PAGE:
The wildly-popular Netflix documentary series Making a Murderer debuted in mid-December 2015, and revolves around the story of Steven Avery. Avery served 18 years in a Wisconsin prison for attempted sexual assault and attempted murder of Penny Beerntsen before being exonerated by DNA analysis in 2003.
Filmed over the course of ten years (and in ten episodes), the story follows the whole thing, from the crime itself to the exoneration Avery’s defending attorney, Dean Strang.
Strang will be coming to Minnesota State University, Mankato April 6 with Patrick Casey of the Knutson & Casey Law Firm located here in Mankato. The event is scheduled for 7 p.m. at Bresnan Arena in the Taylor Center. Tickets are free for students, but only two are allowed per MavCARD, and it is $10 for the public to attend the event.
Leah Danko, the Student Events Team Speakers and Entertainment Chair, said the event will feature the two attorneys mainly talking about the case.
“It is also about the injustice in the criminal justice system,” Danko said.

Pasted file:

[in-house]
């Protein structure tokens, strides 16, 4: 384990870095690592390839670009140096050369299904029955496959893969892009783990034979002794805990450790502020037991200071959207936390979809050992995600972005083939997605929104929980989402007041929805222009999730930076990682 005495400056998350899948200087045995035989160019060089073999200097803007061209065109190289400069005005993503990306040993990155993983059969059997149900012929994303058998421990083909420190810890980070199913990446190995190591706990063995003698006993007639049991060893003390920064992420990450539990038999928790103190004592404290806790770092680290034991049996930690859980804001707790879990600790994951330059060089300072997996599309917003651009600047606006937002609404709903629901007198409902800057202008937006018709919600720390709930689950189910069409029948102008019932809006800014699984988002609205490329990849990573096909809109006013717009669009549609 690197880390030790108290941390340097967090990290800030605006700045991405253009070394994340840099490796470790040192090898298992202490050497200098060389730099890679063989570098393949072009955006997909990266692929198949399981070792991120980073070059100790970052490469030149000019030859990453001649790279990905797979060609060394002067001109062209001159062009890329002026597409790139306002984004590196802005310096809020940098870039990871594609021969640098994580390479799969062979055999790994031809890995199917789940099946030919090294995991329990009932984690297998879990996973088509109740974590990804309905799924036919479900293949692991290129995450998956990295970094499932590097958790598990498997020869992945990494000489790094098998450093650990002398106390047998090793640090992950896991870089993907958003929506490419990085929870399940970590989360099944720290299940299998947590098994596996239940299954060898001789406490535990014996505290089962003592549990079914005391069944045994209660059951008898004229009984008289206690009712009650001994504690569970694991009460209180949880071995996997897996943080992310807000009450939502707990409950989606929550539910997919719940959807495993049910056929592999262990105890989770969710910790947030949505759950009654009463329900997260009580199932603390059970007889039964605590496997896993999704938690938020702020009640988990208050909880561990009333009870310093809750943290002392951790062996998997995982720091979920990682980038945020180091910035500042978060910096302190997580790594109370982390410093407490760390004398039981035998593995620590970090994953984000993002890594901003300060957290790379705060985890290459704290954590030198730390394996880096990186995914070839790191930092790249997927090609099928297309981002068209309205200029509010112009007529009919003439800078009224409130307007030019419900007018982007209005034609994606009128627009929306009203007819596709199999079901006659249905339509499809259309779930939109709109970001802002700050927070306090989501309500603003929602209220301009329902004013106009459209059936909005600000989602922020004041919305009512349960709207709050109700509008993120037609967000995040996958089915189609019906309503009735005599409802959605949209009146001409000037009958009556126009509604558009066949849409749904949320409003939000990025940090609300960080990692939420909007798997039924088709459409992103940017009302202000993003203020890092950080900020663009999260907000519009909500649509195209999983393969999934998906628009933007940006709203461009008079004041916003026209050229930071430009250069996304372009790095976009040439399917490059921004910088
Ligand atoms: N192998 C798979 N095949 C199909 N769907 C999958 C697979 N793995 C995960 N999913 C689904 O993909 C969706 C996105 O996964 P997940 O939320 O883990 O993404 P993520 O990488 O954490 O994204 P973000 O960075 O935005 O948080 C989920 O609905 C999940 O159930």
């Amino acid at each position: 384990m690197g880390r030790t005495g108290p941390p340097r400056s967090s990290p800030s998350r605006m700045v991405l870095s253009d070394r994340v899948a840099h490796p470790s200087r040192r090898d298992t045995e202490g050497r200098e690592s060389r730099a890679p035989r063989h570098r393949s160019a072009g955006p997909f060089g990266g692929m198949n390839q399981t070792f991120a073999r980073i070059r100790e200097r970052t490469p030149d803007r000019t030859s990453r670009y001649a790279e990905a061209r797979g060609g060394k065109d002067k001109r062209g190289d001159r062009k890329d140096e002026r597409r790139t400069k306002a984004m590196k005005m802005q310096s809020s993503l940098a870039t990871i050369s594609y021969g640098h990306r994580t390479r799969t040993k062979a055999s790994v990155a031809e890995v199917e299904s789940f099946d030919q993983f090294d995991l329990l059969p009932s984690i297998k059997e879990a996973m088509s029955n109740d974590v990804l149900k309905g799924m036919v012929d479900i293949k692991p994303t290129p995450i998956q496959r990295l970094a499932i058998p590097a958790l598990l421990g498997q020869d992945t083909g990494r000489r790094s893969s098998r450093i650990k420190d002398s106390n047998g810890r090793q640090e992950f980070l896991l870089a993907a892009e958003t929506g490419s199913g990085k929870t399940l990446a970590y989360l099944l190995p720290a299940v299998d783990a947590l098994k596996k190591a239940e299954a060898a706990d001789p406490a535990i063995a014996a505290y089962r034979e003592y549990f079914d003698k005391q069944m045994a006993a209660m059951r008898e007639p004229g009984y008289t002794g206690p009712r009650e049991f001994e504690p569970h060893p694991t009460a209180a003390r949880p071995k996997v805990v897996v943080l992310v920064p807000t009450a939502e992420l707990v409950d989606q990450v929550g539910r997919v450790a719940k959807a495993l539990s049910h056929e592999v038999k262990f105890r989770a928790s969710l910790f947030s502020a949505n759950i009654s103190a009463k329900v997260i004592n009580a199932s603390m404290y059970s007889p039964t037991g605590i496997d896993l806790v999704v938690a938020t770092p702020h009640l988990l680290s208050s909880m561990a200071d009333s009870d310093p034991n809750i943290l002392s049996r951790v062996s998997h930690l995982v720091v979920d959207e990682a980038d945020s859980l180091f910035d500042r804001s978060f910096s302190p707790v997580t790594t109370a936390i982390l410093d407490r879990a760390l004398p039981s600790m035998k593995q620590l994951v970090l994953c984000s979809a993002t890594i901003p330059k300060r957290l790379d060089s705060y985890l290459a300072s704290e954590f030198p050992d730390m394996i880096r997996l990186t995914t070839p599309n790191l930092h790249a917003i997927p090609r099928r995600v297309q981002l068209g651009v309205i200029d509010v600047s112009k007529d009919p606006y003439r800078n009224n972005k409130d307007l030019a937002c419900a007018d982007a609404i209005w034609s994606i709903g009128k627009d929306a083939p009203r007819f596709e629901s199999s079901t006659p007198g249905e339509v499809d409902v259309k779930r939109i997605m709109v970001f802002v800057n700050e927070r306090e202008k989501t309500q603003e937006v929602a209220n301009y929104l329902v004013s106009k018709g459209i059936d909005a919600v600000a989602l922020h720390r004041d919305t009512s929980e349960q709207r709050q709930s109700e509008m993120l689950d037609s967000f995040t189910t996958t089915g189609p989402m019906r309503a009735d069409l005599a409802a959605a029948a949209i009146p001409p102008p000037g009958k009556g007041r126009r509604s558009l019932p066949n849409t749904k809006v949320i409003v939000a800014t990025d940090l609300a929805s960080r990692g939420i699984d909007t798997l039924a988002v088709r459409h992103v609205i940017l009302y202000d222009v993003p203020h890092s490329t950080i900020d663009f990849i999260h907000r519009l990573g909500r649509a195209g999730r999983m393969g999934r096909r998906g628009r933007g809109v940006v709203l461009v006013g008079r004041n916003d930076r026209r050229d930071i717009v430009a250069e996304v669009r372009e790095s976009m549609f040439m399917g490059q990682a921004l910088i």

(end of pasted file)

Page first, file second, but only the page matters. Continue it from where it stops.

Getting Strang was an opportunity that the Student Events Team couldn’t pass up as opposed to another speaker that could have come to campus.
“My advisor, Bill Tourville, came to me and said, ‘Dean is available at this time. He is going from one place to another. This is his 24-hour turnaround time, where he can come on our campus. It was a like a spur-of-the-moment thing,” Danko said, adding that though she didn’t choose Strang herself, she chose to go forward with Strang.
“Bill came to me and said, ‘We should bring him. This is a hot topic.’” Danko said.
Students should attend the Strang speaker event for several reasons and would receive several benefits from the experience.
“They would be learning about the criminal justice system,” Danko said, adding the fact she had only seen a couple of episodes of the documentary herself, so she would know at least the background.
Students will also learn about other things in the criminal justice system itself.
“Learning about what’s going on behind the scenes, [behind] closed doors of these cases,” Danko said.
One of the examples Danko mentioned in regards to going behind the scenes of cases was the fact that Avery’s local police eventually framed him for the crime he had committed.
However, Danko says that students should attend the event for another very important reason.
“It’s a topic that not a lot people talk on campus, but I think it’s important that you learn more about it,” Danko said.
Students and the public can either pick up their tickets at the Student Activities Office in CSU 173 or go online to mnsuevents.com.